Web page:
If you are flying in to Cusco in the morning, it might be a good idea to immediately travel outside of Cusco. The elevation will drop down and it will allow your body to adjust.
TAKE IT SLOW AND EASY
Take it slow and easy for the first few days in a high altitude. Allow your body to adjust.
Above all, do not engage in strenuous activities.
TAKE DEEP BREATHS
You will find yourself short of breath on many occasions.
To help your body, take deep and long breaths in and out.
When you are at a higher altitude, you need more calories.
Make sure to eat plenty of healthy carbohydrates, including whole grains.
Alcohol, cigarettes, and medications like sleeping pills can make altitude sickness symptoms worse.
At any rate, avoid drinking alcohol, smoking, or taking sleeping pills during your trip to higher altitude places.
DRINK PLENTY OF WATER
Stay hydrated. It is one of the most important things you can do to battle altitude sickness.
This may not alleviate altitude sickness exactly, but sometimes it’s hard to tell the difference between altitude sickness and dehydration, and high elevations tend to be very dry, meaning you need more water for proper hydration.
CHECK OUT AVAILABLE MEDICATION
Talk to your health care provider about any medications which might be available to prevent altitude sickness.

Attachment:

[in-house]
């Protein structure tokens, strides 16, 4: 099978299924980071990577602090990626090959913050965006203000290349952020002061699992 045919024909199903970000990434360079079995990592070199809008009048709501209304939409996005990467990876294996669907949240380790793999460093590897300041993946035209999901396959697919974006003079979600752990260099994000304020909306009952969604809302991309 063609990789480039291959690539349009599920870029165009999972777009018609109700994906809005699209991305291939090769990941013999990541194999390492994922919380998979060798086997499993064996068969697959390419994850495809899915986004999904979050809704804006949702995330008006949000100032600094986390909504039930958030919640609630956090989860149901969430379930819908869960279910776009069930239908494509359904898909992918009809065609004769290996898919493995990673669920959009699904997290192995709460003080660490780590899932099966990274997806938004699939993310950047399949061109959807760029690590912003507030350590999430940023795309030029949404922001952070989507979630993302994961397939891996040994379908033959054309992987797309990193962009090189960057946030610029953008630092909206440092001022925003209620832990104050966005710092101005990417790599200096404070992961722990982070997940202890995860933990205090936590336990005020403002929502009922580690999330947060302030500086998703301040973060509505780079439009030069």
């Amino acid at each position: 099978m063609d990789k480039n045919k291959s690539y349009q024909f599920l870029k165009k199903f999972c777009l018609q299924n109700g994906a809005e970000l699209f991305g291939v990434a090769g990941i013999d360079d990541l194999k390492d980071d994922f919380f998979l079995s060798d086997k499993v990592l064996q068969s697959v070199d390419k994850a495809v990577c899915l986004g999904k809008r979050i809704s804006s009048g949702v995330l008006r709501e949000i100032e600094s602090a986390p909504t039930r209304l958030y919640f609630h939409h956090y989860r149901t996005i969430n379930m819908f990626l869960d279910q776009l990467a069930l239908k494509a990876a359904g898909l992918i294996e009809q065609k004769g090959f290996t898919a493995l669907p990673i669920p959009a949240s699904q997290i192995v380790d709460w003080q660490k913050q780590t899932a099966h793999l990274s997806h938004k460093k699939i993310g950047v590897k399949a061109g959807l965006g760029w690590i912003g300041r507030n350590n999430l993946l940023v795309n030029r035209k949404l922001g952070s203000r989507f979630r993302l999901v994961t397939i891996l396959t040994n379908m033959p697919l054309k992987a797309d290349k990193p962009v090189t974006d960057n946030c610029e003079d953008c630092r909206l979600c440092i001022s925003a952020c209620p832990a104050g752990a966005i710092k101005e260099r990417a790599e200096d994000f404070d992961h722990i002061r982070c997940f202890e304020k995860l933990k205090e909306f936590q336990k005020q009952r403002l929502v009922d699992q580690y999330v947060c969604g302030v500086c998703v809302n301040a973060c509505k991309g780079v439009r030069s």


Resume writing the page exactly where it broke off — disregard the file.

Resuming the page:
Conversely, there is some evidence that taking acetazolamide (brand name Diamox) two days before the trip and during the trip may prevent altitude sickness.
If your altitude sickness reaches emergency status, go to the emergency room immediately!
TRY COCA TEA
Peruvians swear by coca tea as an antidote to thin air.
This natural remedy is readily available in hotel receptions and offers almost immediate relief to dizziness for many.
Have iced tea with the leaves to take with you on day trips or, if you feel like getting into the spirit of things, chew them like a local.
BUY PORTABLE OXYGEN CANS
A few puffs of oxygen can work wonders.
Buy a couple of oxygen cans and carry them in your backpack.
When you start feeling lightheaded or start getting a headache, then take a few oxygen loaded breaths.
Eat light! Avoid heavy foods that can make you feel nauseated.
Practice yoga and focus on the poses that will get more blood and in turn more oxygen to the brain. Concentrate on deep-breathing exercises, which will help with shortness of breath, bringing more air into your lungs.
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INTREPID SCOUT’S POINTERS FOR HOW TO AVOID ALTITUDE SICKNESS IN CUSCO
- Take deep breaths
- Drink a lot of water
- Take it easy
- Finally, to help you with your planning process of your trip to Peru, make sure to check out my post: 1-Week Peru Itinerary (+BONUS: 3-Day Extension Itinerary to Peruvian Amazon Rainforest.
Now, it is your turn. I would like to hear back from you!
Are you planning your trip to Peru?
Please let me know! Drop me a quick comment right below!
Also, click on any of the images below to get inspired and to help you with the planning process with your trip to Peru!